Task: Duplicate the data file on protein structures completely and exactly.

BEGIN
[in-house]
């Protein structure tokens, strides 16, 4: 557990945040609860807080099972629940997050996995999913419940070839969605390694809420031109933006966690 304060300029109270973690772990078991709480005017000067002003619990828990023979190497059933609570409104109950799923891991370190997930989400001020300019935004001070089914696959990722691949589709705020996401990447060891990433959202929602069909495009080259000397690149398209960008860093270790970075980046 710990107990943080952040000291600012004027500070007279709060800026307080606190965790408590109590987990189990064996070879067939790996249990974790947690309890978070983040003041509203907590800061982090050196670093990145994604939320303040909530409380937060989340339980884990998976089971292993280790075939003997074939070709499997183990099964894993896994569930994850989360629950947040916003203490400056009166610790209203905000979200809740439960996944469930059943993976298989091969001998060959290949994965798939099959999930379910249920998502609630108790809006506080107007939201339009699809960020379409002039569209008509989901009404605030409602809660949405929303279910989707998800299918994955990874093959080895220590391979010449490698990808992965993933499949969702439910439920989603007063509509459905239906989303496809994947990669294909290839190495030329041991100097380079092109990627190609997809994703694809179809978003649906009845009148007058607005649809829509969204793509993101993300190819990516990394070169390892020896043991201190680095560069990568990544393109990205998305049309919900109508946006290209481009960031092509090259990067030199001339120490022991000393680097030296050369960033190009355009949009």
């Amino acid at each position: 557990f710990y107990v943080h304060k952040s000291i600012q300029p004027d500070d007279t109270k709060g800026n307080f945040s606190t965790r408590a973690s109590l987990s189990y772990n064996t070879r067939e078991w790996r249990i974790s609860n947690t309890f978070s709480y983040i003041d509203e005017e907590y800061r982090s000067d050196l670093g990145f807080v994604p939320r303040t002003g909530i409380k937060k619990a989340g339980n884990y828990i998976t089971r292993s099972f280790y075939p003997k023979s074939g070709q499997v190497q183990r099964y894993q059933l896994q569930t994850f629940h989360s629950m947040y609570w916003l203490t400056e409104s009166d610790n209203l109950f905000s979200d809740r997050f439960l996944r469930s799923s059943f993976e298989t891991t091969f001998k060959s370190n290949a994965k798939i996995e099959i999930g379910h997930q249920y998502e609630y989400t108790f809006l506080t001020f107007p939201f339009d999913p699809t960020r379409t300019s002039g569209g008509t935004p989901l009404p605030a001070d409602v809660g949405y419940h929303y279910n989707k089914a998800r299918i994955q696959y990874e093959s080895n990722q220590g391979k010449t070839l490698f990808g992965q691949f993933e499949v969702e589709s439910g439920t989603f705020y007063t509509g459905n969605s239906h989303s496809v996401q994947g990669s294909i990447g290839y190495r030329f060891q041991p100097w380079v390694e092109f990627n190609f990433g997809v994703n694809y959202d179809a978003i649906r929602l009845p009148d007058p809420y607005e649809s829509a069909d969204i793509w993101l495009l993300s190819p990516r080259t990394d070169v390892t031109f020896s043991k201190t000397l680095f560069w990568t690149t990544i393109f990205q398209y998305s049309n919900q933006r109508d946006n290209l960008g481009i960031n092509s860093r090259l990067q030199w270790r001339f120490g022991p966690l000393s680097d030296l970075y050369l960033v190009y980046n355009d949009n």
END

[in-house]
């Protein structure tokens, strides 16, 4: 557990945040609860807080099972629940997050996995999913419940070839969605390694809420031109933006966690 304060300029109270973690772990078991709480005017000067002003619990828990023979190497059933609570409104109950799923891991370190997930989400001020300019935004001070089914696959990722691949589709705020996401990447060891990433959202929602069909495009080259000397690149398209960008860093270790970075980046 710990107990943080952040000291600012004027500070007279709060800026307080606190965790408590109590987990189990064996070879067939790996249990974790947690309890978070983040003041509203907590800061982090050196670093990145994604939320303040909530409380937060989340339980884990998976089971292993280790075939003997074939070709499997183990099964894993896994569930994850989360629950947040916003203490400056009166610790209203905000979200809740439960996944469930059943993976298989091969001998060959290949994965798939099959999930379910249920998502609630108790809006506080107007939201339009699809960020379409002039569209008509989901009404605030409602809660949405929303279910989707998800299918994955990874093959080895220590391979010449490698990808992965993933499949969702439910439920989603007063509509459905239906989303496809994947990669294909290839190495030329041991100097380079092109990627190609997809994703694809179809978003649906009845009148007058607005649809829509969204793509993101993300190819990516990394070169390892020896043991201190680095560069990568990544393109990205998305049309919900109508946006290209481009960031092509090259990067030199001339120490022991000393680097030296050369960033190009355009949009």
């Amino acid at each position: 557990f710990y107990v943080h304060k952040s000291i600012q300029p004027d500070d007279t109270k709060g800026n307080f945040s606190t965790r408590a973690s109590l987990s189990y772990n064996t070879r067939e078991w790996r249990i974790s609860n947690t309890f978070s709480y983040i003041d509203e005017e907590y800061r982090s000067d050196l670093g990145f807080v994604p939320r303040t002003g909530i409380k937060k619990a989340g339980n884990y828990i998976t089971r292993s099972f280790y075939p003997k023979s074939g070709q499997v190497q183990r099964y894993q059933l896994q569930t994850f629940h989360s629950m947040y609570w916003l203490t400056e409104s009166d610790n209203l109950f905000s979200d809740r997050f439960l996944r469930s799923s059943f993976e298989t891991t091969f001998k060959s370190n290949a994965k798939i996995e099959i999930g379910h997930q249920y998502e609630y989400t108790f809006l506080t001020f107007p939201f339009d999913p699809t960020r379409t300019s002039g569209g008509t935004p989901l009404p605030a001070d409602v809660g949405y419940h929303y279910n989707k089914a998800r299918i994955q696959y990874e093959s080895n990722q220590g391979k010449t070839l490698f990808g992965q691949f993933e499949v969702e589709s439910g439920t989603f705020y007063t509509g459905n969605s239906h989303s496809v996401q994947g990669s294909i990447g290839y190495r030329f060891q041991p100097w380079v390694e092109f990627n190609f990433g997809v994703n694809y959202d179809a978003i649906r929602l009845p009148d007058p809420y607005e649809s829509a069909d969204i793509w993101l495009l993300s190819p990516r080259t990394d070169v390892t031109f020896s043991k201190t000397l680095f560069w990568t690149t990544i393109f990205q398209y998305s049309n919900q933006r109508d946006n290209l960008g481009i960031n092509s860093r090259l990067q030199w270790r001339f120490g022991p966690l000393s680097d030296l970075y050369l960033v190009y980046n355009d949009n």